Dargaville & Districts
Plans to link rail, road and water in an enterprising tourist scheme will hopefully bring a much-needed boost to business and tourism in the Kauri Coast.
Port Dargaville Cruises directors are negotiating with KiwiRail to retain the 15km stretch of line from Dargaville to Tangowahine so they can run a light rail link to river boat and beach trips.
The railway is facing closure as part of plans to move the logging freight hub to Tangowahine.
Port Dargaville Cruises operates historic river trips on the scow and former houseboat Daisy and directors Sue and Dave Selby and John Hansen hope to extend the service via a "loop transport system" to various Kauri Coast attractions.
Mr Hansen says the plan is for passengers to be able to link to the "loop" in either a one-day experience or to stop off along the way at various hot spots - such as Baylys Beach - and rejoin the system at another chosen time.
The aim is to keep visitors in the Kauri Coast, he says.
"We want to keep people in the area overnight, whether it be at Baylys Beach or in town. Once we get them on the loop they can spend money. The way it is now in Dargaville there's not a lot to do."
Tourists will be able to join the loop at either the Northern Wairoa Boat Club, the Kumara Box in Te Kopuru, the rail yard in Dargaville or at Baylys Beach, with the idea that passengers swap modes of transport at each destination.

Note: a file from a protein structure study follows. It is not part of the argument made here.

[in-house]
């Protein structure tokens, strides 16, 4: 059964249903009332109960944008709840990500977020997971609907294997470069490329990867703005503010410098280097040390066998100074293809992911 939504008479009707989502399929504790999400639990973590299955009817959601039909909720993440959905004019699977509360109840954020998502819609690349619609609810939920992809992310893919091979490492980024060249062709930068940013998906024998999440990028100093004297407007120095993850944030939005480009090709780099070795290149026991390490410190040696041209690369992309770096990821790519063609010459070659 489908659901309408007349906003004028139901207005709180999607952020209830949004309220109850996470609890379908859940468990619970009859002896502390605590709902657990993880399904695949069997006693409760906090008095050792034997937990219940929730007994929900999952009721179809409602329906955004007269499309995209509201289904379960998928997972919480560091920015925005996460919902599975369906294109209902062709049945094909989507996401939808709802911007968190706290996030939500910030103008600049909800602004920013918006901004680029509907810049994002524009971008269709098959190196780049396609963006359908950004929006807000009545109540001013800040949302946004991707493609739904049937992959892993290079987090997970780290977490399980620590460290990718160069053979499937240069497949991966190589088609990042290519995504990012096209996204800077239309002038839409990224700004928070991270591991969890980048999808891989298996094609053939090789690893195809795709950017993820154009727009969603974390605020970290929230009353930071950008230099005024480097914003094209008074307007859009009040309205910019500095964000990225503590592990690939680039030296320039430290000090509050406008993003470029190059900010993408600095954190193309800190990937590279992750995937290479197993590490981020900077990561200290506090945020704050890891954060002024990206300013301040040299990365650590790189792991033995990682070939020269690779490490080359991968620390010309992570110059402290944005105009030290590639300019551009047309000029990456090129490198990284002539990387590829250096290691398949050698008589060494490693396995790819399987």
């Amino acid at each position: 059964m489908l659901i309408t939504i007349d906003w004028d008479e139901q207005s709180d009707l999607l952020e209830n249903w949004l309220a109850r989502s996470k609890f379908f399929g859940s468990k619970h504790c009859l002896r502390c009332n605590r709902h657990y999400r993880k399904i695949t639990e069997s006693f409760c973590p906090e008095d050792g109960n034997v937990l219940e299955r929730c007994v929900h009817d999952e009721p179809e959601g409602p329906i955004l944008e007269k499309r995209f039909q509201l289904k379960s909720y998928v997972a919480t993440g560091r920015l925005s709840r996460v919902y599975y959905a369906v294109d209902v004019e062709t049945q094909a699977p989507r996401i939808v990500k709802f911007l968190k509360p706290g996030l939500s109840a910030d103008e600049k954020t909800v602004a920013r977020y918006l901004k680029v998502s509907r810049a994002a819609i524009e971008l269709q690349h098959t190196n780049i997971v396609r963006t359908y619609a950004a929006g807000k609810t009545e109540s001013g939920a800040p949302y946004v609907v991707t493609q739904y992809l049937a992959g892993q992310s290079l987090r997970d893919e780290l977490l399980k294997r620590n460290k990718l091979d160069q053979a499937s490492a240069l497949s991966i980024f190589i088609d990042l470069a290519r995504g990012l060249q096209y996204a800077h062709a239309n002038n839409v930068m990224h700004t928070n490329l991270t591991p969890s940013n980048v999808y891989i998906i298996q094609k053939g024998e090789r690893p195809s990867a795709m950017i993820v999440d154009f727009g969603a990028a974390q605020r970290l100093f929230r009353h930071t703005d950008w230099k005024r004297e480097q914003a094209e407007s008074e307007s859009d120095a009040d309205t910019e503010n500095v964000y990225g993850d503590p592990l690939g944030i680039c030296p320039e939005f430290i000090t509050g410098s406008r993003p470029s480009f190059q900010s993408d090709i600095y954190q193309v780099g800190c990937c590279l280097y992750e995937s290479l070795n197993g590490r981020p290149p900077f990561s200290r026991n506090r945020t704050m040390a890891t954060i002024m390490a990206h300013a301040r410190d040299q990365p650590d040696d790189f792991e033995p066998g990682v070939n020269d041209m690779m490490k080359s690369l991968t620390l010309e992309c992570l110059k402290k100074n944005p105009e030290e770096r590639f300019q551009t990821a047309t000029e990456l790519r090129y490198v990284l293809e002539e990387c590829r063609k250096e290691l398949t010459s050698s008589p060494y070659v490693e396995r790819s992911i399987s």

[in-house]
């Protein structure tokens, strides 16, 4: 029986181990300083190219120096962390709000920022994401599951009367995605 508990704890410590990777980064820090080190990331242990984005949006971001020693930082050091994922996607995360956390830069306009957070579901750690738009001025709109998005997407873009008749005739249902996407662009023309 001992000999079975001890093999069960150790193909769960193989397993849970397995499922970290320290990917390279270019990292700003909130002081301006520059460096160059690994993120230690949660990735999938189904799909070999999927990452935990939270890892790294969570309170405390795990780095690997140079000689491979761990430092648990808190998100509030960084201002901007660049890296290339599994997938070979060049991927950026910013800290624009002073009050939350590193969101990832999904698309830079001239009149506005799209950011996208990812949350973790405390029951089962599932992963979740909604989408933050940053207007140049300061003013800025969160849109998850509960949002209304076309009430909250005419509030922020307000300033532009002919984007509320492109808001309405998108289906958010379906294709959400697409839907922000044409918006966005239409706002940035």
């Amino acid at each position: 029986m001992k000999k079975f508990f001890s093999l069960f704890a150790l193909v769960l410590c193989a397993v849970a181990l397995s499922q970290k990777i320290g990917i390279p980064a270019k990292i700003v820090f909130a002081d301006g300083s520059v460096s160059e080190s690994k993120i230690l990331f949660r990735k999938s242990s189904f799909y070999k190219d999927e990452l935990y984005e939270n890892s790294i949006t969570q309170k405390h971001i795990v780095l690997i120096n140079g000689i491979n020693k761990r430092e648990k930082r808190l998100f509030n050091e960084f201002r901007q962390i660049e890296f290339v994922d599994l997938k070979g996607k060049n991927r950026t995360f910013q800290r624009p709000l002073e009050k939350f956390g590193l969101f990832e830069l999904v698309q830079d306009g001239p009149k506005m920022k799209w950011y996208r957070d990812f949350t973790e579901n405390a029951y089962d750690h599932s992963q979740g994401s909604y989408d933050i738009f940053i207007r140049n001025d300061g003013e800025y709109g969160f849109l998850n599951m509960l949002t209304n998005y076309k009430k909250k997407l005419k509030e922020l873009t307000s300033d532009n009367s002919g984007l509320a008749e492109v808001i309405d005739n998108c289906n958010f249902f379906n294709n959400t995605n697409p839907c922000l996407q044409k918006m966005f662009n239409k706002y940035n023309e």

For example, passengers travelling to Tangowahine via the river will disembark and swap with passengers arriving by light rail. The water passengers will then be ferried to the Kumara Box to enjoy a show with "Ernie the Kumara Man" before heading by "bus" to Glinks Gully for a trip along Baylys Beach, while the rail passengers will head off to their next destination.
Mr Hansen says there is a "fair bit" of fine tuning to do.
"The first thing is to get the rail sorted - that's the key."
Dargaville River Cruises will be the main transport provider, with shops, holiday homes, bed and breakfast, campground operators and other tourist operators also having the opportunity to boost their business.
Mr Selby says organisers need "busloads" coming through town to make the scheme work.
Dargaville River Cruises has been operating boats for about 20 years, including fishing charters and trips up the Northern Wairoa River.
"Daisy has been the busiest and this way we can utilise the river a lot more," Mr Hansen says.
The company is liaising with Rotorua company Rail Riders Ltd, which operates a tourist venture along 19km of rail track using fully automated, state of the art petrol-electric, four-seat, self-drive, hybrid rail vehicles.
"They're consulting and helping us meet all statutory regulations," Mr Hansen says.
Groups of RailCruisers spaced about 300 metres apart travel together like a virtual train in one direction and the Rotorua trips are hugely popular.
Kaipara District Council chair commissioner John Robertson says tourism-visitor related initiatives are important for the district.
"The concept of going up the river and coming back by rail is neat," he says.
"As commissioners we'd be very happy to try to facilitate this sort of concept and if we can be of any help, we'd be pleased to do so."
Mr Hansen says if KiwiRail comes to the party rail will stay in Dargaville.
"If for any reason Dargaville needs rail in the future, it will still be here. If they mothball the line, they will pull the lines up."
KiwiRail has taken the directors along the line and had been helpful.
"It's looking very positive."
Save our Rail spokeswoman Vivienne Shepherd says the Dargaville River Cruises is a marvellous initiative and innovation for regional economic development linking history to present and future.
- © Fairfax NZ News